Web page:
What will I study in A Level Classical Civilisation?
At A Level, Classical Civilisation does not require any previous knowledge and so is open to students who have never studied anything classical before, as well as those who have. Our aim is to offer students as wide an understanding and appreciation of the Classical World as possible. With this aim in mind we have selected modules which give equal opportunity to study the Greeks and Romans, as well as art, literature, archaeology, history, drama and society. Study of this subject at A Level helps students to develop good written communication skills and analysis skills, which are highly prized by Universities and employers. The A-Level itself is considered to be rigorous and is rated as such by Oxbridge and the top Universities in the country.
The subject is fascinating, engaging and varied at A Level, with opportunities to develop new knowledge or expand on existing knowledge. It also gives ample opportunity for discussion, debate and analysis.
Pupils study four tragic plays written by three different ancient Greek playwrights. They are encouraged to engage with the characters and situations, and also to put those into the context of the period in which they were written. Comparison of the playwrights is also a feature of this module, so students will look for key differences in expression and structure and will discuss them in some depth.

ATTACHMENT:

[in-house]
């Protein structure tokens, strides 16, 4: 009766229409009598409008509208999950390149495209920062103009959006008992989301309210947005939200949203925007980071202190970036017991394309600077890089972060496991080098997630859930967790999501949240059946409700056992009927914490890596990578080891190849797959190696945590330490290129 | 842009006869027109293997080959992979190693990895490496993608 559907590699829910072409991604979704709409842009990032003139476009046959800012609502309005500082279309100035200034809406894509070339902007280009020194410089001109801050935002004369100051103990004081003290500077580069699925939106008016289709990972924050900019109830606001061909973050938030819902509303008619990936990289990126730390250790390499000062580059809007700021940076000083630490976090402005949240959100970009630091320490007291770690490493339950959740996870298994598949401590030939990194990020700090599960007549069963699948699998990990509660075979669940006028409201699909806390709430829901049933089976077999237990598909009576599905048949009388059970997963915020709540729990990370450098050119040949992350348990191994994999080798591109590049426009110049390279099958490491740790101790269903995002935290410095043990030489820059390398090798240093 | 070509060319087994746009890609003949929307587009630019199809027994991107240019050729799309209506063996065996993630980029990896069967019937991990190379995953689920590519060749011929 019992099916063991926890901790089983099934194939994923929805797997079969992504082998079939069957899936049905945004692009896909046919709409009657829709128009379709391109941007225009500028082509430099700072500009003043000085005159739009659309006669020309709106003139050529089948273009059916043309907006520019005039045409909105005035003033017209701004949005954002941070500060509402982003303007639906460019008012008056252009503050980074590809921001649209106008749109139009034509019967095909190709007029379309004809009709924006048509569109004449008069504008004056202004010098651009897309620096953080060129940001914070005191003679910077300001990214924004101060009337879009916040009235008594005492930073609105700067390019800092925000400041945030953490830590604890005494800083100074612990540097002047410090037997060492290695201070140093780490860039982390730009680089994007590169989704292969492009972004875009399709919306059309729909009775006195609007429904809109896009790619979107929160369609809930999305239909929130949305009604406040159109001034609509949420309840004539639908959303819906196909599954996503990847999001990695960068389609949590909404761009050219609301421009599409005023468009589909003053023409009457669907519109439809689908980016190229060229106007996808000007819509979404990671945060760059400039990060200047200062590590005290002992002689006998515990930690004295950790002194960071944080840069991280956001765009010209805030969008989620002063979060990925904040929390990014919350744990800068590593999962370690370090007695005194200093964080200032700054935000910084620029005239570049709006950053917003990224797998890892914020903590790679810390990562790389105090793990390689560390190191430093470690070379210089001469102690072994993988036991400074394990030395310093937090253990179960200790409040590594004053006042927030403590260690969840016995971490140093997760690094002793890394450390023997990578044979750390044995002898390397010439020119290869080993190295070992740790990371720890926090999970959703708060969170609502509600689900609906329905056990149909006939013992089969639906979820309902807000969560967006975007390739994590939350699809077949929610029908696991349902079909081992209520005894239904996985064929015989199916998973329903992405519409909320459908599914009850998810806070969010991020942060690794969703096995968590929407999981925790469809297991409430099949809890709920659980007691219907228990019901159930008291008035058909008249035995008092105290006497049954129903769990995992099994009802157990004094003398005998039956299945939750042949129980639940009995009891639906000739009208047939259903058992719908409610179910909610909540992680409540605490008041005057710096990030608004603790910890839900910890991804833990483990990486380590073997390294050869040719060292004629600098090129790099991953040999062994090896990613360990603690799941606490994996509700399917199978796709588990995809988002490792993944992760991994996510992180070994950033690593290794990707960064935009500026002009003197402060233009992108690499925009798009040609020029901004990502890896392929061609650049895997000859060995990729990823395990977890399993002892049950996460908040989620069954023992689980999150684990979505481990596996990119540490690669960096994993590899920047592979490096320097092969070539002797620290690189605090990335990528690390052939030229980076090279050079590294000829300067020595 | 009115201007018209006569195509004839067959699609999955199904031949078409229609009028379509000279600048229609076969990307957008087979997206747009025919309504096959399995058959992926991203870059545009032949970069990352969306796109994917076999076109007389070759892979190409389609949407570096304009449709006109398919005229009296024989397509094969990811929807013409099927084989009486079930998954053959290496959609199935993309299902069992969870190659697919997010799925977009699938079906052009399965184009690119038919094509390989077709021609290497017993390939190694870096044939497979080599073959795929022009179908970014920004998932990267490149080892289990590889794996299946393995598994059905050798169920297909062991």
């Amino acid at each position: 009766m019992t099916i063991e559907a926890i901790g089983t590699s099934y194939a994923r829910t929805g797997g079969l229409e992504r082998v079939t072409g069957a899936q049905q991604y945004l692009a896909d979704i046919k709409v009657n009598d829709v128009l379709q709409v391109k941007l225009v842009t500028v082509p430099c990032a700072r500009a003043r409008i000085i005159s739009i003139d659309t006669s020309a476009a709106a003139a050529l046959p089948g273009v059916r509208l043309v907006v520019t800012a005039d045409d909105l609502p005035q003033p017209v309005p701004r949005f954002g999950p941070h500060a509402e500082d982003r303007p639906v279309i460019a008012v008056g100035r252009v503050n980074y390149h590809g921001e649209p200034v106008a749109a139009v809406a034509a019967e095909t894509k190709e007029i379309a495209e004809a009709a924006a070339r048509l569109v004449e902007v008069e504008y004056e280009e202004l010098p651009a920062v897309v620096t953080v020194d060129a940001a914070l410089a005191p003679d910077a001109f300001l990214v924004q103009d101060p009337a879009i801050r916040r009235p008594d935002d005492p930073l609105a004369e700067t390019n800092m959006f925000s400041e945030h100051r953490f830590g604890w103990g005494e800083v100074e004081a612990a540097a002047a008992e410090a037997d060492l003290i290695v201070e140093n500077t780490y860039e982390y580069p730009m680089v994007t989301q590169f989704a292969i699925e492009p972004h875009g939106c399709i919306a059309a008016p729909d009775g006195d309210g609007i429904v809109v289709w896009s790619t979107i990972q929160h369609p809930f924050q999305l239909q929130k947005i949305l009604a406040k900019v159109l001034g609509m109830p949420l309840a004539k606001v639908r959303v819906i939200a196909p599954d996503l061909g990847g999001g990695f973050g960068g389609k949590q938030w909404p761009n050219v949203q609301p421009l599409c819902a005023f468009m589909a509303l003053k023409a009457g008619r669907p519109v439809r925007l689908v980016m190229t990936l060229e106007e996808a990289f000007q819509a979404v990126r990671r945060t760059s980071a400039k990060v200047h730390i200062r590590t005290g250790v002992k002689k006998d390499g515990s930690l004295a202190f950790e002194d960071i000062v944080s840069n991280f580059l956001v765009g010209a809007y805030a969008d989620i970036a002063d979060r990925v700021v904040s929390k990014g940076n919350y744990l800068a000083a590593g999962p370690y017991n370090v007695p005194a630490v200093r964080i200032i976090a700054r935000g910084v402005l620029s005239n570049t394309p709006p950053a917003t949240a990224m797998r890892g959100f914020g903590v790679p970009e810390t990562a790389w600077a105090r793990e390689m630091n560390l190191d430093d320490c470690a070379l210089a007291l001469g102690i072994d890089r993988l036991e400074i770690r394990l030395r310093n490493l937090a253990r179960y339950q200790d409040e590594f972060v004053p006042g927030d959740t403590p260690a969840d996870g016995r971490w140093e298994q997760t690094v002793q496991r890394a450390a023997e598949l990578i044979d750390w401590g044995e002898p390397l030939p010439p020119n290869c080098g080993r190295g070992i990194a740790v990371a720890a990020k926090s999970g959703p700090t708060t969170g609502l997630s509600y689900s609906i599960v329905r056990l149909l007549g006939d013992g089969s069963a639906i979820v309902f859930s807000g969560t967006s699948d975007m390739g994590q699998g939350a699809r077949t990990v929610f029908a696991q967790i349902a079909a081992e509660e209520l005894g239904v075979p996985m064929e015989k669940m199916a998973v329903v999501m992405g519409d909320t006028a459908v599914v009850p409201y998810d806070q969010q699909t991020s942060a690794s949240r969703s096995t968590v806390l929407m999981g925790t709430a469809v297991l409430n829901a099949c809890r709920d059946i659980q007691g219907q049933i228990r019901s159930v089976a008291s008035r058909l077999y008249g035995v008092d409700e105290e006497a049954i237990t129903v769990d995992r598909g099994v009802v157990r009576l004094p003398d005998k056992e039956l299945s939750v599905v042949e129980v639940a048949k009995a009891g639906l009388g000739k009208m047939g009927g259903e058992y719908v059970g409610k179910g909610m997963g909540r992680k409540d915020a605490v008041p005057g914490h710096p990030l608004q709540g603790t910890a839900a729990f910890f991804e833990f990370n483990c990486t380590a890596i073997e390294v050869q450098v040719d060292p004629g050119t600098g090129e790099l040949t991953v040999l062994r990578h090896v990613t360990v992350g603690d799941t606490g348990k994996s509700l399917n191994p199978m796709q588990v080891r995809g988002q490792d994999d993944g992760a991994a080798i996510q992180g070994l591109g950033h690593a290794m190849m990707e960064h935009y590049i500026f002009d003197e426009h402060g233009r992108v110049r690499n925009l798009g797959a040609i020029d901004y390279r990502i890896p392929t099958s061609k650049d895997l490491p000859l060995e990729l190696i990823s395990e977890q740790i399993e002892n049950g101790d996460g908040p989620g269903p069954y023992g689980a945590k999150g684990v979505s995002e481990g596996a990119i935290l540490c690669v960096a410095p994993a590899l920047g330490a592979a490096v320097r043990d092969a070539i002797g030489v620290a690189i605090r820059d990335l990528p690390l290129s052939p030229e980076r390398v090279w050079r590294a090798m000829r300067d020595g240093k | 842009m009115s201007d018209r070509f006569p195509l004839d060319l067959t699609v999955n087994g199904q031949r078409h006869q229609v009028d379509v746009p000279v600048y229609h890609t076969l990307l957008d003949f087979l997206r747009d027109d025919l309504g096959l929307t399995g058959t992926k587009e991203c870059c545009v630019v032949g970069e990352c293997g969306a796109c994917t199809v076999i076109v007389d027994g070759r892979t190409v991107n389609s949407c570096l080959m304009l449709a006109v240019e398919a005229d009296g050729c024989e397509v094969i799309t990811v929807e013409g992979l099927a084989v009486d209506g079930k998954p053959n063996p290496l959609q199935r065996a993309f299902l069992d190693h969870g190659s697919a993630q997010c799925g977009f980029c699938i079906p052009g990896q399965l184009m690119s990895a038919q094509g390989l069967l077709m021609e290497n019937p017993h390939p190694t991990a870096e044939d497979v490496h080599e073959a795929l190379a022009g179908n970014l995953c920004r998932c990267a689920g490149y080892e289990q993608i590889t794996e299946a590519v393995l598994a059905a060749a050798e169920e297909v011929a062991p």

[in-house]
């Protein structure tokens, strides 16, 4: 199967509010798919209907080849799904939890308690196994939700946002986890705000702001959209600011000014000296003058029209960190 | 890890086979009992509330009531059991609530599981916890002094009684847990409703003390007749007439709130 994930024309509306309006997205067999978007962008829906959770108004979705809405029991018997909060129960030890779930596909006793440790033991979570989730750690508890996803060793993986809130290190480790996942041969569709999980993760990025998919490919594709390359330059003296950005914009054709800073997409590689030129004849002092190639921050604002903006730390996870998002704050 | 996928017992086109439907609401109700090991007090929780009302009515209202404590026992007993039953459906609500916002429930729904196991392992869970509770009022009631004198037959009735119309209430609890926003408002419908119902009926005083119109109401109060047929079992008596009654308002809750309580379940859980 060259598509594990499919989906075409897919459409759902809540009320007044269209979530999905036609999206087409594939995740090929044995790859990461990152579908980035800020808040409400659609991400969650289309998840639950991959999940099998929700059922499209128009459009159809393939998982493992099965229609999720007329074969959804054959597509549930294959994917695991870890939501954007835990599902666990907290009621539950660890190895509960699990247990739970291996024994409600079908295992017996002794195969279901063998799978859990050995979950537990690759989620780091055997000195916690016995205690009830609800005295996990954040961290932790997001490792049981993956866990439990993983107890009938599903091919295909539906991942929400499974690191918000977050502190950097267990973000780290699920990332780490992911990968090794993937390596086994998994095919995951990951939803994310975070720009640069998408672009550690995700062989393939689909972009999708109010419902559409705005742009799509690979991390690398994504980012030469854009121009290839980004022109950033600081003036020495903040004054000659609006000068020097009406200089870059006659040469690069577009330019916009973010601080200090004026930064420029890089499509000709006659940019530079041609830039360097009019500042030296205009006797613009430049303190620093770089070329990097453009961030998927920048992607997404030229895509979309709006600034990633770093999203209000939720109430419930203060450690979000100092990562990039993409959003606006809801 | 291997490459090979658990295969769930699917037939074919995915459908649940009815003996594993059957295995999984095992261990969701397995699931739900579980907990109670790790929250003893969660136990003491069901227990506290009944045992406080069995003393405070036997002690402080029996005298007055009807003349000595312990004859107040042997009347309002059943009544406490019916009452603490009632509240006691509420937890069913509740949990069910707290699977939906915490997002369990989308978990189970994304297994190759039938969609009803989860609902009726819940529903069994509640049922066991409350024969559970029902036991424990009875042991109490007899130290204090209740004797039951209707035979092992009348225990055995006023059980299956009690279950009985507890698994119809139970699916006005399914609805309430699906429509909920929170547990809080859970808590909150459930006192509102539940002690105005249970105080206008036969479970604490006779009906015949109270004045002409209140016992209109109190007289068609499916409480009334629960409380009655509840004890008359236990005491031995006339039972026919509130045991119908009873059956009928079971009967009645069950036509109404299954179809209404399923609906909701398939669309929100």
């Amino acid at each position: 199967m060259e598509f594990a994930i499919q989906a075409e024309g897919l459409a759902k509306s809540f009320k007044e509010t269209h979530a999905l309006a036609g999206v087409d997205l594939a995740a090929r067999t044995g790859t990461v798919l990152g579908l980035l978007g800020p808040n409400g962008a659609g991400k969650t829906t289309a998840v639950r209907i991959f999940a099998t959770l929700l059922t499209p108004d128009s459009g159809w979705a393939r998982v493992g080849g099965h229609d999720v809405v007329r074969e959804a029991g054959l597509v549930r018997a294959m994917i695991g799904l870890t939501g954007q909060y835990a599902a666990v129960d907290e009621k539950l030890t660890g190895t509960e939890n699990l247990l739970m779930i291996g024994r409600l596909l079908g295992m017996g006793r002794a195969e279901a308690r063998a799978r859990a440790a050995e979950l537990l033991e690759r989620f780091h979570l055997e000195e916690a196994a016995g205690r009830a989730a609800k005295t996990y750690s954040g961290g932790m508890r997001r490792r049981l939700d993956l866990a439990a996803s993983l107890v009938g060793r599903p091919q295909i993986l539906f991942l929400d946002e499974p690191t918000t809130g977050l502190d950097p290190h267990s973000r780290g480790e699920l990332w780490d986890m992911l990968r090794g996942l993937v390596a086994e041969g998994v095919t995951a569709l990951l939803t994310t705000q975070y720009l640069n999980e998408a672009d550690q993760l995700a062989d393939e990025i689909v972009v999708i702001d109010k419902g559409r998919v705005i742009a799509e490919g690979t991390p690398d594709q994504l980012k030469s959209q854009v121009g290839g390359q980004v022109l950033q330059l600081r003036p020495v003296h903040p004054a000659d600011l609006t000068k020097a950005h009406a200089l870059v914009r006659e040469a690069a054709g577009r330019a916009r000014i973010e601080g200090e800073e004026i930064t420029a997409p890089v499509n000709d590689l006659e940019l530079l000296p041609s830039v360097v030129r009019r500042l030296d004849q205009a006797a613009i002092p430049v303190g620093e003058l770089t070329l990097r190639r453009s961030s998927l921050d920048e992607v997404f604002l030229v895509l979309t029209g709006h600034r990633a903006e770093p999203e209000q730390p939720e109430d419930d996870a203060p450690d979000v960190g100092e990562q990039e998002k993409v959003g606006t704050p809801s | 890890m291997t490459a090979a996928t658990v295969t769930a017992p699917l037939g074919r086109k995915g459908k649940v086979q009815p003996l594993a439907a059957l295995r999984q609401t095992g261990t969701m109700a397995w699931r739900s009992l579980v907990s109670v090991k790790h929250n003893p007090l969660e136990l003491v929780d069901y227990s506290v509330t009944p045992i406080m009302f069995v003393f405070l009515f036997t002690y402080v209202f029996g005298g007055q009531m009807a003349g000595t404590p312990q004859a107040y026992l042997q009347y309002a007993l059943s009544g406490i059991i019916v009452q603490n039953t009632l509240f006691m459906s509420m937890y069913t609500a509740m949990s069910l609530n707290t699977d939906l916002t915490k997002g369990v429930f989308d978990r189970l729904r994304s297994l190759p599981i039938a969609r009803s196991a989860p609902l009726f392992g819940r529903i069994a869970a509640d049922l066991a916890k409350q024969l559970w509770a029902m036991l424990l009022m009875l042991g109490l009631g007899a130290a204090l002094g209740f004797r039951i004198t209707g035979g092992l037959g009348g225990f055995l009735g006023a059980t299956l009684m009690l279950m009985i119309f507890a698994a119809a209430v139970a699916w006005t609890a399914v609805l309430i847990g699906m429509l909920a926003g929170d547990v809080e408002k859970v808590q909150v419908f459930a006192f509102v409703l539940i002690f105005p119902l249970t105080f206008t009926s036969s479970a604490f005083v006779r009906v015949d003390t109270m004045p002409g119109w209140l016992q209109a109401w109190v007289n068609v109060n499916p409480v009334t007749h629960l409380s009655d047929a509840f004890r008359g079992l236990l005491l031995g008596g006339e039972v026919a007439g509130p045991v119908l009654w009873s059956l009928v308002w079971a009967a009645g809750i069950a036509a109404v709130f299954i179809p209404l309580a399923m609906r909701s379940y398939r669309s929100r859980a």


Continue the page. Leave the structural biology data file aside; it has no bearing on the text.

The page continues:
City Life in Roman Italy
The focus of this unit is on the three cities of Pompeii, Herculaneum and Ostia. Students learn about the buildings and lives of those who were residents. We consider what the design and layout of the buildings can tell us about the wealth and status of individuals, and also how the decoration can show us what was important to the people of these cities.
Virgil and the World of the Hero
This is a literature module in which pupils study the Aeneid and the Iliad. They consider similarities and differences in the two texts, including the authors’ ideas about destiny and the gods. Students are encouraged to debate issues, such as whether the Aeneid is a propaganda piece, and if so, what evidence we can find for this in the text.
Greek Art and Architecture
Sculpture, pottery and temple buildings are among the areas studied. Students are encouraged to consider aesthetics and design, as well as techniques. We consider the value the pieces have for our understanding of the period studied and how Greek ideas about art changed over time; namely the change from Egyptian style statues to the more natural look which became prevalent later.